Henry is besotted with his bride. He tells the world she is a rose without a thorn, and extols her beauty and her virtue. Katherine delights in the pleasures of being queen and the power she has to do good to others. She comes to love the ailing, obese king and tolerate his nightly attentions. If she can bear him a son, her triumph will be complete. But Katheryn has a past of which Henry knows nothing, and which comes back increasingly to haunt her–even as she courts danger yet again. — Goodreads.com
When a daring, high-tech CIA operation goes wrong and is disavowed, Michael Dunne sets out for revenge.
CIA operations officer Michael Dunne is tasked with infiltrating an Italian news organization that smells like a front for an enemy intelligence service. Headed by an American journalist, the self-styled “people’s bandits” run a cyber operation unlike anything the CIA has seen before. Fast, slick and indiscriminate, they steal secrets from everywhere and anyone, and exploit them in ways the CIA can neither understand nor stop.
Dunne knows it’s illegal to run a covert op on an American citizen or journalist, but he has never refused an assignment and his boss has assured his protection. Soon after Dunne infiltrates the organization, however, his cover disintegrates. When news of the operation breaks and someone leaks that Dunne had an extramarital affair while on the job, the CIA leaves him to take the fall. Now a year later, fresh out of jail, Dunne sets out to hunt down and take vengeance on the people who destroyed his life. — Goodreads.com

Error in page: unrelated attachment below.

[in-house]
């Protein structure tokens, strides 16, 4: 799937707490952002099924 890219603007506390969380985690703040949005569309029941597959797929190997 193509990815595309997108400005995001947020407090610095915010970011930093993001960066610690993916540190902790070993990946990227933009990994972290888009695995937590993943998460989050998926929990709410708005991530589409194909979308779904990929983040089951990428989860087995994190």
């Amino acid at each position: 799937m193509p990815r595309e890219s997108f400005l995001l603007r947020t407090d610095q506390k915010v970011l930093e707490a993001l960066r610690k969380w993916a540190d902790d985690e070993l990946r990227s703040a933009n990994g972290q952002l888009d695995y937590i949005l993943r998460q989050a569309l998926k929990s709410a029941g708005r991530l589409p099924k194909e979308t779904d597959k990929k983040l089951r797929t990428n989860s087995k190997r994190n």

Mary Kay Andrews
It’s a new season…
Conley Hawkins left her family’s small town newspaper, The Silver Bay Beacon, in the rearview mirror years ago. Now a star reporter for a big-city paper, Conley is exactly where she wants to be and is about to take a fancy new position in Washington, D.C. Or so she thinks.
For small town scandals…
When the new job goes up in smoke, Conley finds herself right back where she started, working for her sister, who is trying to keep The Silver Bay Beacon afloat—and she doesn’t exactly have warm feelings for Conley. Soon she is given the unenviable task of overseeing the local gossip column, “Hello, Summer.”
And big-time secrets.
Then Conley witnesses an accident that ends in the death of a local congressman—a beloved war hero with a shady past. The more she digs into the story, the more dangerous it gets. As an old heartbreaker causes trouble and a new flame ignites, it soon looks like their sleepy beach town is the most scandalous hotspot of the summer. — Goodreads.com
Thief River Falls